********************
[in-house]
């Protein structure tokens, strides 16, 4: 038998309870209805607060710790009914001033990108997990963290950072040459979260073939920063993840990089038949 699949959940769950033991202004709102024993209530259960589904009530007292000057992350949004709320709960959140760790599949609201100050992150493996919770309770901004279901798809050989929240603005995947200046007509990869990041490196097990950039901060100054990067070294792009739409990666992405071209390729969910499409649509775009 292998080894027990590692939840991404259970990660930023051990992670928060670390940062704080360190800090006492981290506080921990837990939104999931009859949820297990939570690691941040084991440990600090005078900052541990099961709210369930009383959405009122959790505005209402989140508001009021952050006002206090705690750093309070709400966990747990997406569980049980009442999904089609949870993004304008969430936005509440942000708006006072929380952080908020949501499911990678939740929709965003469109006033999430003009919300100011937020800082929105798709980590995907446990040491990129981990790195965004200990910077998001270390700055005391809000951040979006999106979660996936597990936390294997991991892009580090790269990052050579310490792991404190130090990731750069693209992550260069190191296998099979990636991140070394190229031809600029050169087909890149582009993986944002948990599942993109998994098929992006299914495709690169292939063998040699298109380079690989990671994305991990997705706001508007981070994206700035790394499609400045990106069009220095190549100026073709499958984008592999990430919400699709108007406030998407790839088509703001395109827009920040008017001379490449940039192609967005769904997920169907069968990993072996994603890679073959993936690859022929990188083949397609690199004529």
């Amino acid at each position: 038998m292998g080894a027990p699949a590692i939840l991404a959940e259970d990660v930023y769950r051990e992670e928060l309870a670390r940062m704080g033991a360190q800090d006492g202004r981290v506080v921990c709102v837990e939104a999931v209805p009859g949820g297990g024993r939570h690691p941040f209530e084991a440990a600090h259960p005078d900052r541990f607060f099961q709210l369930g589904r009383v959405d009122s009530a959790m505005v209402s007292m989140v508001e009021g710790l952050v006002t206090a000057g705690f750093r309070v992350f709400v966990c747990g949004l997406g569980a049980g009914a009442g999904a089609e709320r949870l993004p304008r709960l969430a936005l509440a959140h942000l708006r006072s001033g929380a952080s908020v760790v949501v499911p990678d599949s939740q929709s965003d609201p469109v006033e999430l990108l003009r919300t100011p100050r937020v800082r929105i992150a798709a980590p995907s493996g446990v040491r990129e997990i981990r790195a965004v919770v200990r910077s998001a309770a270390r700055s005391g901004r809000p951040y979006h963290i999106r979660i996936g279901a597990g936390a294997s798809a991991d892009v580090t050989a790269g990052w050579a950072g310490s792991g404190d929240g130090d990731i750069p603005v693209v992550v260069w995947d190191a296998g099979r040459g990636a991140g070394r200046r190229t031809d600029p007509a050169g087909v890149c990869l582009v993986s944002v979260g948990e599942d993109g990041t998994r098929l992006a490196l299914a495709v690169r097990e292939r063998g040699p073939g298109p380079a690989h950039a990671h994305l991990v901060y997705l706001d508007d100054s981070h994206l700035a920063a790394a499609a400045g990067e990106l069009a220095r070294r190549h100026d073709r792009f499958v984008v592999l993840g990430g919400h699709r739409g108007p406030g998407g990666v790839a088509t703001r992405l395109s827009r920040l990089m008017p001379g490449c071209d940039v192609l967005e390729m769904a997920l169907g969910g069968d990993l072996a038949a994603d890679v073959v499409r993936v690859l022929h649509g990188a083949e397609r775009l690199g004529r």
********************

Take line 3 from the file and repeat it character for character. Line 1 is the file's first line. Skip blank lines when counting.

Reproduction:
């Amino acid at each position: 038998m292998g080894a027990p699949a590692i939840l991404a959940e259970d990660v930023y769950r051990e992670e928060l309870a670390r940062m704080g033991a360190q800090d006492g202004r981290v506080v921990c709102v837990e939104a999931v209805p009859g949820g297990g024993r939570h690691p941040f209530e084991a440990a600090h259960p005078d900052r541990f607060f099961q709210l369930g589904r009383v959405d009122s009530a959790m505005v209402s007292m989140v508001e009021g710790l952050v006002t206090a000057g705690f750093r309070v992350f709400v966990c747990g949004l997406g569980a049980g009914a009442g999904a089609e709320r949870l993004p304008r709960l969430a936005l509440a959140h942000l708006r006072s001033g929380a952080s908020v760790v949501v499911p990678d599949s939740q929709s965003d609201p469109v006033e999430l990108l003009r919300t100011p100050r937020v800082r929105i992150a798709a980590p995907s493996g446990v040491r990129e997990i981990r790195a965004v919770v200990r910077s998001a309770a270390r700055s005391g901004r809000p951040y979006h963290i999106r979660i996936g279901a597990g936390a294997s798809a991991d892009v580090t050989a790269g990052w050579a950072g310490s792991g404190d929240g130090d990731i750069p603005v693209v992550v260069w995947d190191a296998g099979r040459g990636a991140g070394r200046r190229t031809d600029p007509a050169g087909v890149c990869l582009v993986s944002v979260g948990e599942d993109g990041t998994r098929l992006a490196l299914a495709v690169r097990e292939r063998g040699p073939g298109p380079a690989h950039a990671h994305l991990v901060y997705l706001d508007d100054s981070h994206l700035a920063a790394a499609a400045g990067e990106l069009a220095r070294r190549h100026d073709r792009f499958v984008v592999l993840g990430g919400h699709r739409g108007p406030g998407g990666v790839a088509t703001r992405l395109s827009r920040l990089m008017p001379g490449c071209d940039v192609l967005e390729m769904a997920l169907g969910g069968d990993l072996a038949a994603d890679v073959v499409r993936v690859l022929h649509g990188a083949e397609r775009l690199g004529r």